Altın Gün: Presenting Turkey’s 20th Century Musical Heritage
With the release of their first album ‘On’ in spring 2018, the Turkish/Dutch psychedelic rock band known as Altın Gün (Golden Day) has been rapidly gaining momentum and in the past few years they have made themselves a prominent feature on the stage of world music with their mesmeric Turkish vocals, punchy bass riffs and the use of saz and synthesizer. To date, the band has released three albums and have toured extensively throughout Europe, The USA and Turkey whilst their fanbase transcends across many different countries and cultures.
In the recent years that Altın Gün have been playing and producing the unique sound that they have become famous for, the band has been able to share a significant part of Anatolian culture with the rest of the world through the origins of their music. Some listeners may not know it, but many of the songs found in Altın Gün’s three albums are reinterpretations of Turkish folk and rock songs predominantly from the 1960-70s which is often referred to as a ‘golden age’ in Turkish music. Some of their most well-known singles and the entirety of their third album ‘Yol’ have been taken and reworked into a more electronic, contemporary yet still traditional sound from famous Turkish singers and poets of the mid and latter half of the 20th century such as Erkin Koray, Neşet Ertaş, Aşık Mahzuni Şerif and Aşık Veysel. The band even released their own version of the theme tune to the movie series ‘Hababam Sınıfı’ (The Rascal Class), a product of the ‘Yeşilçam’ Turkish film industry which had been prominent in Turkey during the same years as many of Altın Gün’s musical influences, with much adored Turkish actors from Kemal Sunal to Şener Şen playing leading roles in many productions. Below are links to a few songs which Altın Gün have reinterpreted along with their original versions.
When asked about the origins of the band, Dutch bassist Jasper Verhulst said that after listening to an album by the 1970s Turkish singer Selda Bağcan he wanted to bring back this sound and play it live for new audiences. Whilst for Merve Daşdemir, one of the bands vocalists of Turkish descent, many of these songs had been an integral part of her childhood and she is very proud to be able to spread this part of her cultural heritage with the rest of the world. When the band’s second album ‘Gece’ was nominated for a Grammy award for the best world music album of the year the vocalist made a statement saying,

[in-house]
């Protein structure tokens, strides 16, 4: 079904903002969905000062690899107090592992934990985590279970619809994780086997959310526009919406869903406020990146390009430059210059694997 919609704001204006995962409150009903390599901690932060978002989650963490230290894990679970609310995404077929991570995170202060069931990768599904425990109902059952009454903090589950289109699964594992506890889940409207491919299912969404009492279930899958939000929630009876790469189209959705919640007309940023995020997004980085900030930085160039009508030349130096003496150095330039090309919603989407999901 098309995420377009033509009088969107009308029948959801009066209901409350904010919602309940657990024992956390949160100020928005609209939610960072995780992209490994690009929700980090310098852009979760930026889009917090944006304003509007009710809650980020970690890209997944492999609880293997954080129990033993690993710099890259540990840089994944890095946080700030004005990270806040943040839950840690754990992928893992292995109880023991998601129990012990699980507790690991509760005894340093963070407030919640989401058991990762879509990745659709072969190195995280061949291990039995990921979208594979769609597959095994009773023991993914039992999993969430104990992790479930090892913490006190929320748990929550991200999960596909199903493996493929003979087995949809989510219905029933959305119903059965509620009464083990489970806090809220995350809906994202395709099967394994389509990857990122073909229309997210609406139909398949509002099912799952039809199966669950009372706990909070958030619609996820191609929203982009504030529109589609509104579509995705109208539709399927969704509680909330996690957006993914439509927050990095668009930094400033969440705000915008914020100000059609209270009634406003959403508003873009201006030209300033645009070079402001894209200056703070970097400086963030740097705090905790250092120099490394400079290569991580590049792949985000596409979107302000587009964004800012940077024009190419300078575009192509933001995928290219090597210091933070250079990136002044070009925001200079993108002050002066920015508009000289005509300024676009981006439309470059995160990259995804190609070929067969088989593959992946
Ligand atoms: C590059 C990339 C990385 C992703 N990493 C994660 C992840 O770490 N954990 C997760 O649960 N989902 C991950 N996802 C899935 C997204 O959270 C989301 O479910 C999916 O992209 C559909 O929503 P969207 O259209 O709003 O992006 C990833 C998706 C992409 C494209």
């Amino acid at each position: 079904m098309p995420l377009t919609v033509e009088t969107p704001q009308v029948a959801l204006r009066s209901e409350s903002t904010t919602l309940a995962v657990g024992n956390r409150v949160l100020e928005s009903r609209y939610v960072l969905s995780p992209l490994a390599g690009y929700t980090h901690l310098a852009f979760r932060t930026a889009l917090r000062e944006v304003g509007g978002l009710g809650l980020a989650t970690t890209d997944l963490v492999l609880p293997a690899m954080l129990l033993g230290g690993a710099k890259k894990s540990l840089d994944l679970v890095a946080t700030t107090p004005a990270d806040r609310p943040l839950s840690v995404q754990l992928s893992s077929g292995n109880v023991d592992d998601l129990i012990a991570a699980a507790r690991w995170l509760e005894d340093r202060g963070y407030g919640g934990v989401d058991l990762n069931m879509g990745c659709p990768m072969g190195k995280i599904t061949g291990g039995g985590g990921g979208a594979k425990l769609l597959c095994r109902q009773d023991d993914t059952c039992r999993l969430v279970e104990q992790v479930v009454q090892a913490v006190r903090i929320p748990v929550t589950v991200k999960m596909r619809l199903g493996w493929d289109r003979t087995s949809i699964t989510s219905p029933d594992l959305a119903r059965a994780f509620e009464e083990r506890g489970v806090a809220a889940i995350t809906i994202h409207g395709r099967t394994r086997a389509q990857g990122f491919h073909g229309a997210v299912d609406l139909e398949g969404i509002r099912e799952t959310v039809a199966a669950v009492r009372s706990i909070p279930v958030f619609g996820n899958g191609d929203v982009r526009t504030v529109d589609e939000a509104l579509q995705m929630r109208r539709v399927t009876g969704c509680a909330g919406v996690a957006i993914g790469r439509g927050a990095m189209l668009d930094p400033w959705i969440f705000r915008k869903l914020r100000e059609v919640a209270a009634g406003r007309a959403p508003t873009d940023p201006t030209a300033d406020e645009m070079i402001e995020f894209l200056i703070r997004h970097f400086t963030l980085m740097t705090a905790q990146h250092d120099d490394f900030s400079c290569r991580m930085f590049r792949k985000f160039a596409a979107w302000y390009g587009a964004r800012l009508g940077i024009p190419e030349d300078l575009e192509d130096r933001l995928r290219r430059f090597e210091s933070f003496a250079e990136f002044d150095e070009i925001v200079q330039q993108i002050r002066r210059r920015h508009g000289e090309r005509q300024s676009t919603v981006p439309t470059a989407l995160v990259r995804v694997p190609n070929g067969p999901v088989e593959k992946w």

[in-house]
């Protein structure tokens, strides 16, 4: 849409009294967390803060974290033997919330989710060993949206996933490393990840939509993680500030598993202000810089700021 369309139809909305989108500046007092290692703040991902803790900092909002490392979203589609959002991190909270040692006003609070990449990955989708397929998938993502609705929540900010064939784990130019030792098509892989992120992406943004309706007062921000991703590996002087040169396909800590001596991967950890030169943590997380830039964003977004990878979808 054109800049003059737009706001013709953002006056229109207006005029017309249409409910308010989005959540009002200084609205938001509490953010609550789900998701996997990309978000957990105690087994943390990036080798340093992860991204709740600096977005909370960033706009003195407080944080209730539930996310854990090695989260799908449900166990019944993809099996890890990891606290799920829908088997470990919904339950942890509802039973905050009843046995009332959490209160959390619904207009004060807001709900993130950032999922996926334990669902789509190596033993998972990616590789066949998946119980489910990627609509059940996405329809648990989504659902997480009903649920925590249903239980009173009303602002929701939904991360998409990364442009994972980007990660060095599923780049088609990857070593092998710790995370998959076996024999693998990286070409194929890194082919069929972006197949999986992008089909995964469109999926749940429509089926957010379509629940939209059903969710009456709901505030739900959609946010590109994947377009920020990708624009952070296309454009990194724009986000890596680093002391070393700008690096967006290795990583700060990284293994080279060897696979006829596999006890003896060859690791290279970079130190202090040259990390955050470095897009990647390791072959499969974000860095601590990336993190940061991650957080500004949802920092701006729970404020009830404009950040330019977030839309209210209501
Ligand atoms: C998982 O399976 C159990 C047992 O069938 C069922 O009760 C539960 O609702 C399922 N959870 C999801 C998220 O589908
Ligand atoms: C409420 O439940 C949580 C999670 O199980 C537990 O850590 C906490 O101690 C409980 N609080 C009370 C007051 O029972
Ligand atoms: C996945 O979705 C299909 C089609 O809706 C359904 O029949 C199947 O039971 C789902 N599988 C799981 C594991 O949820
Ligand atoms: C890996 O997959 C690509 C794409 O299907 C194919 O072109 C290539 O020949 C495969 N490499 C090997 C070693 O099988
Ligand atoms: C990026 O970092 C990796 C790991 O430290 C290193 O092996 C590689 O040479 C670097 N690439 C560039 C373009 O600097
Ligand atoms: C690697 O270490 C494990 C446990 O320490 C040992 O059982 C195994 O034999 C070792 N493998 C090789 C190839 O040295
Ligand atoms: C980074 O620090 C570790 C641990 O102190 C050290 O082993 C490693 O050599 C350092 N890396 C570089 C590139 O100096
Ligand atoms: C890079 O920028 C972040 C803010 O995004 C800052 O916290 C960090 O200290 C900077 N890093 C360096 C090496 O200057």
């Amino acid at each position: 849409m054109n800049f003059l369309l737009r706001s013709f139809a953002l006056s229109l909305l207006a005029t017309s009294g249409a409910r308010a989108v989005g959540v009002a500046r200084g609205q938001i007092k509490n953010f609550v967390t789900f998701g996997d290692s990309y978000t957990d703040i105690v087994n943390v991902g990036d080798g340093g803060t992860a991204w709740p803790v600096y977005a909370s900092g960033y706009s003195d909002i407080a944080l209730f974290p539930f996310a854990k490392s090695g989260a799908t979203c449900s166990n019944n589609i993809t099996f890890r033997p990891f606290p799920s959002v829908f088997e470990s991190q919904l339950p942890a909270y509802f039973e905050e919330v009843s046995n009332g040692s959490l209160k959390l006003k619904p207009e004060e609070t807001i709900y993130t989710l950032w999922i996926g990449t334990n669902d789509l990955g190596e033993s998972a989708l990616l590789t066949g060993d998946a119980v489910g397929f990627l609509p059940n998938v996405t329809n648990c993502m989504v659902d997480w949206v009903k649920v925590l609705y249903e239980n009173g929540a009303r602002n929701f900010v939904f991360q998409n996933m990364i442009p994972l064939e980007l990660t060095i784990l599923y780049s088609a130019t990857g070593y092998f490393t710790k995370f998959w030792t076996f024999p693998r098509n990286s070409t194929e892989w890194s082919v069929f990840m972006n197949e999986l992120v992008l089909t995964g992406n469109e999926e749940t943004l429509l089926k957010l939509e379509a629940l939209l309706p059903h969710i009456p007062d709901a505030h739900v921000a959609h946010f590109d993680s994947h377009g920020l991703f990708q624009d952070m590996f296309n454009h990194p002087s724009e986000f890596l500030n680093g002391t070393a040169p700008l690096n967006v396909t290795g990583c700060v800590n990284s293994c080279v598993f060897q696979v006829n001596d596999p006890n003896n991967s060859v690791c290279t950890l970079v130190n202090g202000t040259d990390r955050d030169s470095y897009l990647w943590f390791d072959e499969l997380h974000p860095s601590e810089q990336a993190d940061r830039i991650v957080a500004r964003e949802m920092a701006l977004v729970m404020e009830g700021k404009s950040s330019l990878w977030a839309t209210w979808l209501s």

‘It’s so nice that this musical heritage has been recognised. For me, it was Aşık Veysel and Neşet Ertaş who were nominated.’
Below is an interview with both Jasper Verhulst and Merve Daşdemir speaking on this subject on TRT:
One thing that I personally find fascinating is the cultural make-up of the band. ne half is of European descent and has simply fallen in love with this style of music from another culture whilst for the others of Turkish descent, this music is nestled deep within their cultural being and it brings them great joy to spread this part of their cultural heritage. By doing so, Altın Gün has revived a golden era of Turkish artistic talent and has shared it with the world and I for one am very much looking forward to their next release.